Crude rebounded this week on reports that China would stockpile strategic resources.
Oil prices rebound on China's decision to boost stockpiles
Crude prices have made up the ground they lost earlier this week, bouncing back on news of Chinese government plans to boost stockpiles of economically strategic materials. Addressing the National People's Congress in Beijing on Wednesday, Wen Jiabao, the Chinese premier, said China would "significantly increase" investments this year in commodities such as crude oil and petroleum products to counter the country's economic slowdown.
Analysts said Beijing's oil purchases would help mop up excess crude that had been stored at sea in tankers while major onshore storage depots worldwide have been filled nearly to capacity. "This has buoyed the market a lot," said Dalton Garis, an assistant professor of economics at the Petroleum Institute in Abu Dhabi. "We could see oil at US$50 a barrel fairly soon." Crude pulled back towards $44 a barrel yesterday, after touching $45.70 on Wednesday on the New York Mercantile Exchange, its highest level in more than a month. But fresh data confirming economic contraction in the EU, along with expectations that the US government would report higher unemployment in the world's biggest economy, failed to claw back prices to the $40 level plumbed on Monday.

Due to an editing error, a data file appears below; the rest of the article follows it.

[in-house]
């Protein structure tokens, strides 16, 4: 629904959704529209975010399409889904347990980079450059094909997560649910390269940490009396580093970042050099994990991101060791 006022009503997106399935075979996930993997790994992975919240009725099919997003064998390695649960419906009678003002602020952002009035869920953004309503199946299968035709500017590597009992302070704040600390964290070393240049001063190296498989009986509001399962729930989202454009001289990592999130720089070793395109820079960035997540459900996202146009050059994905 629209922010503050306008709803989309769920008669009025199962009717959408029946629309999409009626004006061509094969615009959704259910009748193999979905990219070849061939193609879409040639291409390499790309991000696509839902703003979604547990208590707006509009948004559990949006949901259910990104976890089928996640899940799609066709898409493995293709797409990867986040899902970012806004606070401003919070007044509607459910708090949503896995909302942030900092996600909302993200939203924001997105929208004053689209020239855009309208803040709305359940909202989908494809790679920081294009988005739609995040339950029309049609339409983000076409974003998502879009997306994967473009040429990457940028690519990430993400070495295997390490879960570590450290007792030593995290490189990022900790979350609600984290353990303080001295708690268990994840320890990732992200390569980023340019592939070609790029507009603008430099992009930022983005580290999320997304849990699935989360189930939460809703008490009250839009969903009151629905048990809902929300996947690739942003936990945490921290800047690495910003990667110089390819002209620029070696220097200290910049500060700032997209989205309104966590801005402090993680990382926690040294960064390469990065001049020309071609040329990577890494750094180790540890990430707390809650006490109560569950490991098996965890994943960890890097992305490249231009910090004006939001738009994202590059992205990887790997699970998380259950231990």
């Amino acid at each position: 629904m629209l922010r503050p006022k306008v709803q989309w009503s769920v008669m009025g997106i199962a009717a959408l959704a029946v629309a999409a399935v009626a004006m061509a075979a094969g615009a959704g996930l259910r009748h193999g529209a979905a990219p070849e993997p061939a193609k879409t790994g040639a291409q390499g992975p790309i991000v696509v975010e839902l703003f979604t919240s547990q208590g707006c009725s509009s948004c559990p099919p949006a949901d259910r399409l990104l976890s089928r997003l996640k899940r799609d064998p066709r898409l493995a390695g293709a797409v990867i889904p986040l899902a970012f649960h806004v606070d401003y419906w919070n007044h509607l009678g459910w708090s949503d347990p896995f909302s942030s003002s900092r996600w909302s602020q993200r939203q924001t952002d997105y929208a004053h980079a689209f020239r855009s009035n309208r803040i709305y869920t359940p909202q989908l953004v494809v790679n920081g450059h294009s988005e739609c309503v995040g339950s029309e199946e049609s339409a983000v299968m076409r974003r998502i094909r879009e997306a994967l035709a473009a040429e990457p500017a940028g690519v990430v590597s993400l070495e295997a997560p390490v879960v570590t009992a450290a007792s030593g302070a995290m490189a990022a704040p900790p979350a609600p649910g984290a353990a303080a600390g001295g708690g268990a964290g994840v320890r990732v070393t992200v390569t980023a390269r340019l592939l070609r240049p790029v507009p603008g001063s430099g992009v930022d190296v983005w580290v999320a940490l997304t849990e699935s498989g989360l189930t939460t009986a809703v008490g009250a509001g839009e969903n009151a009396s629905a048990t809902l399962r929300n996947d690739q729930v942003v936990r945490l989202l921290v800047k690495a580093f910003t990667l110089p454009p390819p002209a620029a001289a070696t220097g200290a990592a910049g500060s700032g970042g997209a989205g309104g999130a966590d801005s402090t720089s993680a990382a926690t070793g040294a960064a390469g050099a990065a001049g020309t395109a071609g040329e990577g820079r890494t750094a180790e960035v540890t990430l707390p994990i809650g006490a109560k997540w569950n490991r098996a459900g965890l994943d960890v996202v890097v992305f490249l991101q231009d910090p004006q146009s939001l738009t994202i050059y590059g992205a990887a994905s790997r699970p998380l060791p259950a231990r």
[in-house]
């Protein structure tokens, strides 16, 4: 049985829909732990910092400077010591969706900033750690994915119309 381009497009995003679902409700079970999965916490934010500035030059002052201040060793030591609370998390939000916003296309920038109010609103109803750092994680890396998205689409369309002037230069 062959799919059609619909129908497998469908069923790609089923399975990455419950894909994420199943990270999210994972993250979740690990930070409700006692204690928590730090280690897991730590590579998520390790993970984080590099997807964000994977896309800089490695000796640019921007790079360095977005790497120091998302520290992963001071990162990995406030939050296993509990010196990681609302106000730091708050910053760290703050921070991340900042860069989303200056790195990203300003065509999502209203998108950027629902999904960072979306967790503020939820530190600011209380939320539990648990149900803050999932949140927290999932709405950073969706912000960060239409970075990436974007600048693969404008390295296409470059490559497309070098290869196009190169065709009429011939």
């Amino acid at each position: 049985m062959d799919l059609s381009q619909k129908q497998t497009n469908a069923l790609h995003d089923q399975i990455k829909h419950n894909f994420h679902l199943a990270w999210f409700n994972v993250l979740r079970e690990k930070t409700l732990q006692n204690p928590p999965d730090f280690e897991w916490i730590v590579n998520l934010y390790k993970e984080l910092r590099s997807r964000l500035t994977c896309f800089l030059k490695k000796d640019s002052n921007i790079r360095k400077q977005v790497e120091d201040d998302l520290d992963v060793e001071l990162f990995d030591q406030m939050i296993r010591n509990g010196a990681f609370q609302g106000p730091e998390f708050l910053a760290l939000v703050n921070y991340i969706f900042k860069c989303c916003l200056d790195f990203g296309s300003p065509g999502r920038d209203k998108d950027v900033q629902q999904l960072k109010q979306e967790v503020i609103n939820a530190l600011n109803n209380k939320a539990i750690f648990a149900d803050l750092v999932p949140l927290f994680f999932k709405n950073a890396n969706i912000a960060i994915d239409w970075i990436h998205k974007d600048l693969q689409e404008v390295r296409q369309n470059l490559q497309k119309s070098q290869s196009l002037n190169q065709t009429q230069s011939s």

In another noteworthy development, the discount for the North American benchmark crude relative to European and Omani crudes shrunk to less than $1 a barrel, well below the roughly $10 a barrel spreads reached when brimming stockpiles at the main US storage depot at Cushing, Oklahoma, became a major concern to oil traders. The Oman crude oil futures contract on the Dubai Mercantile Exchange closed yesterday at $44.49.
US crude inventories declined for a second week, according to government figures released on Wednesday, falling by 700,000 barrels to 350.6 million barrels for the week ending Feb 27 instead of increasing as analysts had predicted. Another factor that could bolster oil prices is a growing expectation that OPEC will decide on a further production cut at its March 15 meeting. In a development that some interpreted as a strong signal of Saudi intent to support the market by pumping less oil, the state-owned Saudi Aramco on Wednesday raised its official selling prices for crude to be shipped under term contracts in April.
Saudi Arabia, OPEC's biggest oil producer, has an overarching influence on the organisation's decisions. However, the OPEC president, Jose Maria Botelho de Vasconcelos, said the group would "evaluate the situation" before deciding whether to cut again. @Email:firstname.lastname@example.org